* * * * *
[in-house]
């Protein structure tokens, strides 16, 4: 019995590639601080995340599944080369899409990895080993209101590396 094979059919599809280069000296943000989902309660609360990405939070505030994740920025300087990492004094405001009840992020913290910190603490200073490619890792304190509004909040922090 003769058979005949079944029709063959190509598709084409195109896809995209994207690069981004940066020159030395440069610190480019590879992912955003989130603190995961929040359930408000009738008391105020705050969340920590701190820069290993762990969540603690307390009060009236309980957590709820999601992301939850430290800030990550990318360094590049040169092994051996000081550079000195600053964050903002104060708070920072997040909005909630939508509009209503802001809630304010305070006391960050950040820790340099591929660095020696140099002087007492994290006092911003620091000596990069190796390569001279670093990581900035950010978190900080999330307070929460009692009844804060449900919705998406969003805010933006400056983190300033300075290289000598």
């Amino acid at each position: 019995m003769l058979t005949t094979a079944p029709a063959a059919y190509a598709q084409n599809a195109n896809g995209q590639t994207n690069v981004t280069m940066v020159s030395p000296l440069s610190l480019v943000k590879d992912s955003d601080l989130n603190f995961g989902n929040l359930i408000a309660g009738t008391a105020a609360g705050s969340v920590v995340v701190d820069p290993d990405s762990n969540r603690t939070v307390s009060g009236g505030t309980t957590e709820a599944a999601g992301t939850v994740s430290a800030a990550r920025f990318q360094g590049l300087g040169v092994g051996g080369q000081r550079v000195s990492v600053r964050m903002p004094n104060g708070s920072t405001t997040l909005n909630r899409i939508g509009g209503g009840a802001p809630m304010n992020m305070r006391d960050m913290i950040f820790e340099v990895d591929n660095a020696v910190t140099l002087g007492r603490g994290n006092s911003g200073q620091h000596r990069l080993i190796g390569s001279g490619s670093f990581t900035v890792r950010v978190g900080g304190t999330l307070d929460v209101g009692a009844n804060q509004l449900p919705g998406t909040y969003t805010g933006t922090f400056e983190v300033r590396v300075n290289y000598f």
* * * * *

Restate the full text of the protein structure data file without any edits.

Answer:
[in-house]
């Protein structure tokens, strides 16, 4: 019995590639601080995340599944080369899409990895080993209101590396 094979059919599809280069000296943000989902309660609360990405939070505030994740920025300087990492004094405001009840992020913290910190603490200073490619890792304190509004909040922090 003769058979005949079944029709063959190509598709084409195109896809995209994207690069981004940066020159030395440069610190480019590879992912955003989130603190995961929040359930408000009738008391105020705050969340920590701190820069290993762990969540603690307390009060009236309980957590709820999601992301939850430290800030990550990318360094590049040169092994051996000081550079000195600053964050903002104060708070920072997040909005909630939508509009209503802001809630304010305070006391960050950040820790340099591929660095020696140099002087007492994290006092911003620091000596990069190796390569001279670093990581900035950010978190900080999330307070929460009692009844804060449900919705998406969003805010933006400056983190300033300075290289000598």
């Amino acid at each position: 019995m003769l058979t005949t094979a079944p029709a063959a059919y190509a598709q084409n599809a195109n896809g995209q590639t994207n690069v981004t280069m940066v020159s030395p000296l440069s610190l480019v943000k590879d992912s955003d601080l989130n603190f995961g989902n929040l359930i408000a309660g009738t008391a105020a609360g705050s969340v920590v995340v701190d820069p290993d990405s762990n969540r603690t939070v307390s009060g009236g505030t309980t957590e709820a599944a999601g992301t939850v994740s430290a800030a990550r920025f990318q360094g590049l300087g040169v092994g051996g080369q000081r550079v000195s990492v600053r964050m903002p004094n104060g708070s920072t405001t997040l909005n909630r899409i939508g509009g209503g009840a802001p809630m304010n992020m305070r006391d960050m913290i950040f820790e340099v990895d591929n660095a020696v910190t140099l002087g007492r603490g994290n006092s911003g200073q620091h000596r990069l080993i190796g390569s001279g490619s670093f990581t900035v890792r950010v978190g900080g304190t999330l307070d929460v209101g009692a009844n804060q509004l449900p919705g998406t909040y969003t805010g933006t922090f400056e983190v300033r590396v300075n290289y000598f």